In the previous installment I laid out a bit of path that I intend to cover at some length in this and a subsequent post. This post will be about what the city government has done over the past 10-odd years. The City has been through some distressing times. The illegal immigration problems that followed the immigration wave from central and south America. Housing collapse, great recession and eventual significant downsizing of the City government. Hiring a new city manager and his subsequent departure. Federal lawsuits. Poorly performing schools.
As I stew on all of that I guess that I have mixed feelings. On one hand, I'm pretty proud that a group of relative newcomers to local government managed to get through all of that. We did have some highly skilled help in the form of Larry Hughes and his staff when it came to the Great Recession and our response to that but the Council did have to hold together. Or at least a majority did anyway. The "center" held for much of that time. That seems positive to me. What I didn't like so much was that, aside from not going broke, not much positive was achieved in that time. There was Manassas Next and the initiatives contained therein and maybe the neighborhood stabilization initiative but that is about it. At least in terms of positive movement forward. I don't include "Education Forward" initiative as that wasn't strictly a Council deal although I will return to that.
One might reasonably ask "why"? Why did nothing really good happen? Well, certainly there wasn't any money to do anything ground breaking but that's really not the root of it. I've served beside 2 different Mayors and, while they have very different approaches to "Mayoring" they do share one belief: the budget is the single most important thing the Council does. The budget process reflects that priority. We meet probably 30 times on the budget. Some are finance meetings, some are work sessions and some are regular Council meetings but we spend more time on the budget than everything else combined….and by a large margin. When I was first elected we also had 2 all-day Saturday meetings. Most of the other local government folks I know, including our recently departed manager, are surprised by our budget process. It's byzantine by any measure. It's also largely supply sided. Until 2 years ago we didn't do spending projections! I'll never forget the finance meeting where our staff introduced our first spending projections. They were pretty conservative projections with small salary increases and a low inflation number. Some Council members were so freaked out to see those numbers that they wanted to pull the report back! We're telegraphing a tax increase! I understood but didn't share that concern. I was the one that asked for the projections, I need to understand what a "base case" of spending looks like a couple of years down the road. I do it in my business and it's a good practice. I don't know any very successful business owners who don't do this. It's an integral part of a financial model.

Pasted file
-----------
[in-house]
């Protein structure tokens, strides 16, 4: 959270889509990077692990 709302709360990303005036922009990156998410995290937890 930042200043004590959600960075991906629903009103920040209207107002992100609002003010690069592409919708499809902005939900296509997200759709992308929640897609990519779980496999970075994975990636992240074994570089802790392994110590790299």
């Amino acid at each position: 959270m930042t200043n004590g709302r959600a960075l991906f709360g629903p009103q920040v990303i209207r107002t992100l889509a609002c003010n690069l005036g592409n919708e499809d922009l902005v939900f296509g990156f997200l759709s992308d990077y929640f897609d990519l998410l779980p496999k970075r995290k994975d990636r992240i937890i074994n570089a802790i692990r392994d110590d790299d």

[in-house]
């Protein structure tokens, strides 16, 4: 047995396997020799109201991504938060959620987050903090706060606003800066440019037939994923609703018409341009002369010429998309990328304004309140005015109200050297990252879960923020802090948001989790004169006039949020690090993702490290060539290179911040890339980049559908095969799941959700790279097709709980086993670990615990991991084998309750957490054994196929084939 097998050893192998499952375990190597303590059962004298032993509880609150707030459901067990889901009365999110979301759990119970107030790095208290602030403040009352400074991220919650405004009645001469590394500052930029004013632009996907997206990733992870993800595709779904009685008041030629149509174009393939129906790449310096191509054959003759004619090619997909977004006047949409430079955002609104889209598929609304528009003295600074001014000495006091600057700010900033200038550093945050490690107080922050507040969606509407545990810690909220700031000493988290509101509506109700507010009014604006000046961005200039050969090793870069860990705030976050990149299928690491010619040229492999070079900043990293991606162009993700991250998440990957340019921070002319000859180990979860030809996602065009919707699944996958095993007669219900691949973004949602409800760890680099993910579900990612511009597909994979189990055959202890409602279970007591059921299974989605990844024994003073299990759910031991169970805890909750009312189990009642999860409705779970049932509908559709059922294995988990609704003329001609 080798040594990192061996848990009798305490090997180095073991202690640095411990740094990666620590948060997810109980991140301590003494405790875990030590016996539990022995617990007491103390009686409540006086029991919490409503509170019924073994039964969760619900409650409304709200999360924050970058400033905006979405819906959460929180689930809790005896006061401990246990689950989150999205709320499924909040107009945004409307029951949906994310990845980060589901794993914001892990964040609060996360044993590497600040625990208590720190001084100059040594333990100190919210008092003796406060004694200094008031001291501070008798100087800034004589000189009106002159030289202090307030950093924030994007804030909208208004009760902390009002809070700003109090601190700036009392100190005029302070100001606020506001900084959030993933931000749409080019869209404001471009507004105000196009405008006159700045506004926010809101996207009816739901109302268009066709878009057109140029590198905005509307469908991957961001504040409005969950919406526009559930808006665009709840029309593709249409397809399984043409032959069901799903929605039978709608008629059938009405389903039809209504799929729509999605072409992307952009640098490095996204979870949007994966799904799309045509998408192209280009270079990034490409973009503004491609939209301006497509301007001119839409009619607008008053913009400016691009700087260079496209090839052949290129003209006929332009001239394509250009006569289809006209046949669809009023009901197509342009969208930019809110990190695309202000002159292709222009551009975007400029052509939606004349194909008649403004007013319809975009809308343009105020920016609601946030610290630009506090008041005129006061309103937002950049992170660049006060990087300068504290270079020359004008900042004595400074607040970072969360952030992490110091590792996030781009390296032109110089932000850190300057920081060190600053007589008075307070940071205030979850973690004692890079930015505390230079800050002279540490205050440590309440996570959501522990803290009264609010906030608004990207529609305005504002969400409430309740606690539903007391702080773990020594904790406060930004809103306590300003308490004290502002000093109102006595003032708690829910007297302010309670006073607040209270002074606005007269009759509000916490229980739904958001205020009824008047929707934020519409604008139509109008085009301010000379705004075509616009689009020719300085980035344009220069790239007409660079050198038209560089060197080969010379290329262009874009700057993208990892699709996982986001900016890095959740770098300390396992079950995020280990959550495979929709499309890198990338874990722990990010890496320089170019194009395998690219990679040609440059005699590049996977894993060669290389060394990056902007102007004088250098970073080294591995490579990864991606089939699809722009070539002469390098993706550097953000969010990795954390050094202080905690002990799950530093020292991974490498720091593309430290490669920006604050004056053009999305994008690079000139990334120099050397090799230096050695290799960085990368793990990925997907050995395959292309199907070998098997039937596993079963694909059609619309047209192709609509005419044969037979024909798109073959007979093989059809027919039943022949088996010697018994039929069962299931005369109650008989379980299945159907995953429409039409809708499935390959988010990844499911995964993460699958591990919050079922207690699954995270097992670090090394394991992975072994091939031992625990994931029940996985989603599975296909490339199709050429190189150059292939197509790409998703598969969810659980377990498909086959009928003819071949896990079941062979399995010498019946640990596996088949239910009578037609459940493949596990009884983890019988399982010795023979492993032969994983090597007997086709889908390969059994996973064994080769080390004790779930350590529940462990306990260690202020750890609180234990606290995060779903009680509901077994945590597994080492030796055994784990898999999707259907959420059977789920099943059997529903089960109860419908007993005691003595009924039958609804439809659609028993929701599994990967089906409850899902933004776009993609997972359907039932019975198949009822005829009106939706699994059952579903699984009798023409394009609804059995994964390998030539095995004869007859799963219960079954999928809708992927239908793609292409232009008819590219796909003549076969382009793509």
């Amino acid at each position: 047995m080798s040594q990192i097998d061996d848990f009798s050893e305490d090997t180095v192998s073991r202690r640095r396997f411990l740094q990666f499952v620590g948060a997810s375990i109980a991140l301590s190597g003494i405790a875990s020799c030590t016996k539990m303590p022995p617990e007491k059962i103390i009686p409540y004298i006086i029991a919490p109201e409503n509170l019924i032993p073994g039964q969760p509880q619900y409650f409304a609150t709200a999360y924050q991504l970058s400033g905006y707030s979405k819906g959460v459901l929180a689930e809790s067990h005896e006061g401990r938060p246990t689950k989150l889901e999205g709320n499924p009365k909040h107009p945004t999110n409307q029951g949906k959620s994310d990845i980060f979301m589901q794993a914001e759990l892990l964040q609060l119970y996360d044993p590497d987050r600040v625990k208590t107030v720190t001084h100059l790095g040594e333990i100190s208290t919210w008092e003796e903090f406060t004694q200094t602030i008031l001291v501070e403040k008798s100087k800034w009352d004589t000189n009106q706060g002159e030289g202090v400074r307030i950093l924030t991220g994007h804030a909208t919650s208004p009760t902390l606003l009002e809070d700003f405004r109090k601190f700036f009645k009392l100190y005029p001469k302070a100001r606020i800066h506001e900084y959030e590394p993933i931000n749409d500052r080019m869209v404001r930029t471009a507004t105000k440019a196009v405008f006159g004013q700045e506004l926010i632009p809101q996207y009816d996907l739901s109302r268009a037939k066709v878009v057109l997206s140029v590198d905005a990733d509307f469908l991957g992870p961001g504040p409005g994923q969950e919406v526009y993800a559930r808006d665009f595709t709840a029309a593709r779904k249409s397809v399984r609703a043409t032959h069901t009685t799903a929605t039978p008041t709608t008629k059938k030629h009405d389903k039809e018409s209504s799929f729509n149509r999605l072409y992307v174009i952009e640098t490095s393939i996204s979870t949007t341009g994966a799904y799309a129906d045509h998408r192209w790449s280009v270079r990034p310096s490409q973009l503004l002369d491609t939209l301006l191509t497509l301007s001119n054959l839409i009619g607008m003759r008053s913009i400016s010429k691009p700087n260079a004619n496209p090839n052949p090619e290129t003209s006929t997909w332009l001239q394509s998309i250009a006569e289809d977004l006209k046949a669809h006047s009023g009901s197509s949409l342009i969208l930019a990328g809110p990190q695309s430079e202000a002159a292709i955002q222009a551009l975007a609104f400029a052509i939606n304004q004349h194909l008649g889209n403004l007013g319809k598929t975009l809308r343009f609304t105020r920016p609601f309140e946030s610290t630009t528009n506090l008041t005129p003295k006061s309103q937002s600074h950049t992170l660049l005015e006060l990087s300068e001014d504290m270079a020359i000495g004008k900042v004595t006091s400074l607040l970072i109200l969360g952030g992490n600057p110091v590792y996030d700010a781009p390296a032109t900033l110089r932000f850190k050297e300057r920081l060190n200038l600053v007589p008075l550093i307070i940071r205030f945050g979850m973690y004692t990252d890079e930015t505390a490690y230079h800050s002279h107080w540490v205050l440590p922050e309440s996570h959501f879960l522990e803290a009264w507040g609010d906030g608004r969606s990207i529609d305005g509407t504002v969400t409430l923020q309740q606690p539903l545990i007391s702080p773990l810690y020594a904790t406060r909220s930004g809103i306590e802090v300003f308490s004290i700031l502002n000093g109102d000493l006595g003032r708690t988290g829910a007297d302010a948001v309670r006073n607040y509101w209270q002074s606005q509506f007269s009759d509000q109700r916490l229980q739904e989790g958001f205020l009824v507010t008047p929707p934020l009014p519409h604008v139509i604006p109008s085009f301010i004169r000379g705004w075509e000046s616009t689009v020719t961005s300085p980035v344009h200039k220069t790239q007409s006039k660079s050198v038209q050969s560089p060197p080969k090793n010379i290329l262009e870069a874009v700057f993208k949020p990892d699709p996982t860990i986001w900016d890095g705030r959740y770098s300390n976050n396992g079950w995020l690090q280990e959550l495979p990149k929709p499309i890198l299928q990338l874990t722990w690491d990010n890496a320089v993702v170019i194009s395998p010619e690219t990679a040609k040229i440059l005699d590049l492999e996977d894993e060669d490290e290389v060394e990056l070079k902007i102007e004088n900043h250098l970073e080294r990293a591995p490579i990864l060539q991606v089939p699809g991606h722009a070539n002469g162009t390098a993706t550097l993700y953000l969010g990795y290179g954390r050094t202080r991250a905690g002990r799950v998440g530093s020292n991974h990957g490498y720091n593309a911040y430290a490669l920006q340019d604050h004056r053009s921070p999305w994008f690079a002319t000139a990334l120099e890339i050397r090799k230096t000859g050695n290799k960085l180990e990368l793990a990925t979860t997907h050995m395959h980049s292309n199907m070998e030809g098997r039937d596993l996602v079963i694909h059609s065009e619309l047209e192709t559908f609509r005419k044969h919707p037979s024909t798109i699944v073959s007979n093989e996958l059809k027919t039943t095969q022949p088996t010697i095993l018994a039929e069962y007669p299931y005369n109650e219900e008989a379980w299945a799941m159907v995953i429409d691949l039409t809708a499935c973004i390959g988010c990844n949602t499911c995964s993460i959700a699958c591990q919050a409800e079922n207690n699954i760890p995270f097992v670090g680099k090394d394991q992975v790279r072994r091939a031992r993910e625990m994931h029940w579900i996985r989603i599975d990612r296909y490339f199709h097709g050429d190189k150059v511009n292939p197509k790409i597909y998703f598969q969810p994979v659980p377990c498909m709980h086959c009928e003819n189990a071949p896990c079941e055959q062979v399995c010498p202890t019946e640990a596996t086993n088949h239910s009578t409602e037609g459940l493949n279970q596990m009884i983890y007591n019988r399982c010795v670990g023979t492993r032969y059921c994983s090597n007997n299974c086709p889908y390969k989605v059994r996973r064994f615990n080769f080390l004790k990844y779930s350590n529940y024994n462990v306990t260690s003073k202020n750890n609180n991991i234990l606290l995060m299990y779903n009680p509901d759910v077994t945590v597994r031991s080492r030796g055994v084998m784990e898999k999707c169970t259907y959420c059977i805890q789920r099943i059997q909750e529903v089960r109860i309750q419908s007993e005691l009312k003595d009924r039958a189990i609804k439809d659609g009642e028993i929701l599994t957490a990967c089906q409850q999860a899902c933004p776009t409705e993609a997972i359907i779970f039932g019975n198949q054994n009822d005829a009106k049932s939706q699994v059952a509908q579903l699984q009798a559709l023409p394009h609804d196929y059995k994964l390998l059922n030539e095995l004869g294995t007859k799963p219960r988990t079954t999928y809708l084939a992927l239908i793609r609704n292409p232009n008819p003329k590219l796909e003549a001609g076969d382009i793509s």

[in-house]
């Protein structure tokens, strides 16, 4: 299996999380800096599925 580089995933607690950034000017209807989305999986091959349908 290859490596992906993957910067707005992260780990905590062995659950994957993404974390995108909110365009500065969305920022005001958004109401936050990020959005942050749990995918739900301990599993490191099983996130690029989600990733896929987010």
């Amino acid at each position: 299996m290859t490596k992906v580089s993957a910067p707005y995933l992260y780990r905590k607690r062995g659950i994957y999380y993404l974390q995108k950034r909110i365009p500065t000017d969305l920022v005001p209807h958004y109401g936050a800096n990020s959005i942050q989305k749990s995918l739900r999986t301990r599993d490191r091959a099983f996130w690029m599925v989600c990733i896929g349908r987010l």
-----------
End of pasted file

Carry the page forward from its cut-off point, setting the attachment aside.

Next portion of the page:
Now, using this process isn't all bad. Indeed, it served the City well for a good 30 years but I feel that the process itself has become so insular and byzantine that it serves almost nothing but itself. The death march that has become our budget process has largely become our vessel for a policy making process. Some will rightly point out that your budget defines your priorities – we spend a lot on schools, public safety and public works. That's a pretty common set of priorities in local government so nothing wrong there but the point I'm trying to make is that while our problems as a community have changed, our governance and its processes have not. Simply put, this all-consuming focus on budget, budget, budget has had an unfortunate side effect: our winning strategy, our methodology for dealing with the City's problems has been to make Manassas the cheapest place to live in NoVa. When all you do is focus on the budget, it becomes the solution to everything.
When I went through my first budget process a line-item copy of the budget was distributed and the process used that 150 page book. Clearly, the aim was for Council members to understand each line in the budget. It is proper and correct for Council members to have a thorough understanding of the budget but believe me that there is a finite amount of energy that any Council member can bring to this job. A finite amount of focus. Now, then dwell on these two questions:
1. Is understanding the budget at that level where you want the City's leadership to expend those finite resources? and
2. Has the method of governance proved successful over the past 6-10 years? Has being the cheapest place to live in NoVa been a successful strategy?
As my coda, I'll offer this: if you've read this and think I'm making an argument for raising taxes, please, you're missing the point. Go back and read it again.
I'll deliver the final piece of this in a week or so.